Big Leaf Maple
East of the Vietnam Veterans memorial
Western North America, mostly near the Pacific coast
- The Capitol grounds have five towering big-leaf maples with mossy trunks. Some of the group features licorice fern growing on their trunks. The species produces leaves larger than any other maple, often the size of a dinner plate, which turn golden and drop in October.
- Deciduous, growing up to 160 feet tall with a trunk width of 70 feet.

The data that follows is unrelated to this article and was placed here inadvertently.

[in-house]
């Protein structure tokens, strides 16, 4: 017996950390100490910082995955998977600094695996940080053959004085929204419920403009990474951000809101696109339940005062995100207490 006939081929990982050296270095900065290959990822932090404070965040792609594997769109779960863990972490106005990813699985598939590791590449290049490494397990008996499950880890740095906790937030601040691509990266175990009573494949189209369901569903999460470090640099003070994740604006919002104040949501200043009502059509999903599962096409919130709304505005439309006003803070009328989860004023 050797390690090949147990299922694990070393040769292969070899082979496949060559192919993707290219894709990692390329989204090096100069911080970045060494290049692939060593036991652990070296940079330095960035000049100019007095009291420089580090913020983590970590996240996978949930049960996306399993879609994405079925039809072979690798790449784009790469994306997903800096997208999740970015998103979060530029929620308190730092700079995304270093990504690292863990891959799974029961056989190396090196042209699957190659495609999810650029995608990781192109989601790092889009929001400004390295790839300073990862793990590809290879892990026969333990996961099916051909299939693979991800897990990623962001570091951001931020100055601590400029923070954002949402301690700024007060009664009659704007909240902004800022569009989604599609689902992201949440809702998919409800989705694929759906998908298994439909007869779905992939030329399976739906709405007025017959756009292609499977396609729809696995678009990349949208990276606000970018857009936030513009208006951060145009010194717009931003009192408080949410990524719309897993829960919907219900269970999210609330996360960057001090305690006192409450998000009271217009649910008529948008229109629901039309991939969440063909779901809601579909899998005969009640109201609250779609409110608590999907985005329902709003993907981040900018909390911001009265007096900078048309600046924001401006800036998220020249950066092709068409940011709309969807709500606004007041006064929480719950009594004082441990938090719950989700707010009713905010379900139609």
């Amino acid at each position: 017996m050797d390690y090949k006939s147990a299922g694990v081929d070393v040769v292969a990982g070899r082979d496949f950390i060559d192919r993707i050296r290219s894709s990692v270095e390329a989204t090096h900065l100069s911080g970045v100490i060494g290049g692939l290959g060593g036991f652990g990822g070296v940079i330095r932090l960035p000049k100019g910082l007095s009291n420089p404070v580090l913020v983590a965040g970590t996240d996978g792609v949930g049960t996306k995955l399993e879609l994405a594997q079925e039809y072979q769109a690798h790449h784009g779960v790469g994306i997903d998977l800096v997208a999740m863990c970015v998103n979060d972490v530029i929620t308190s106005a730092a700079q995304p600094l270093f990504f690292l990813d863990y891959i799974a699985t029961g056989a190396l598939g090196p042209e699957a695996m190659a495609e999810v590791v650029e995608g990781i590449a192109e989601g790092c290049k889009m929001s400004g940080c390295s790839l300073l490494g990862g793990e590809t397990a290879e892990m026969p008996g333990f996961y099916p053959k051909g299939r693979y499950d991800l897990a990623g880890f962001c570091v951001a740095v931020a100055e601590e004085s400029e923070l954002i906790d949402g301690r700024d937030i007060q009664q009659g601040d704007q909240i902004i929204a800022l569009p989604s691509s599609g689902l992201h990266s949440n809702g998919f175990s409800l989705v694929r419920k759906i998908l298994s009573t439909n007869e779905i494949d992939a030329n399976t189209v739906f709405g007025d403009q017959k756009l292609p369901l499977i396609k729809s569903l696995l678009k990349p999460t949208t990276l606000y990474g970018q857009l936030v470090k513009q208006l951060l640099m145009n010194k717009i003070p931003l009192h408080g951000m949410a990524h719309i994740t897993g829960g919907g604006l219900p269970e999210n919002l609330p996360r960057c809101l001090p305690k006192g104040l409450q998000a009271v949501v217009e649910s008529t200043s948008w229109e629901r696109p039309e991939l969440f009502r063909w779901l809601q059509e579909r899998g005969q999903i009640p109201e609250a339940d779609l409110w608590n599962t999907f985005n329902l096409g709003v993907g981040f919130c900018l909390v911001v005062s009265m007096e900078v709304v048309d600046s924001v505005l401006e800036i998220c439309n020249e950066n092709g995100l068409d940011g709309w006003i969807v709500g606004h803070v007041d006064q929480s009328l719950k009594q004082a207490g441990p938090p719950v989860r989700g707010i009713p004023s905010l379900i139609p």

- Susceptible to maple tar leaf spot in the fall.
- Landscape uses include specimen, shade tree, parks, large open spaces, and naturescaping.
History and significance:
These trees date from the 19th century and are native to the Capitol grounds. Washington's tallest big-leaf maple, in the Mount Baker National Forest, stands at 158 feet.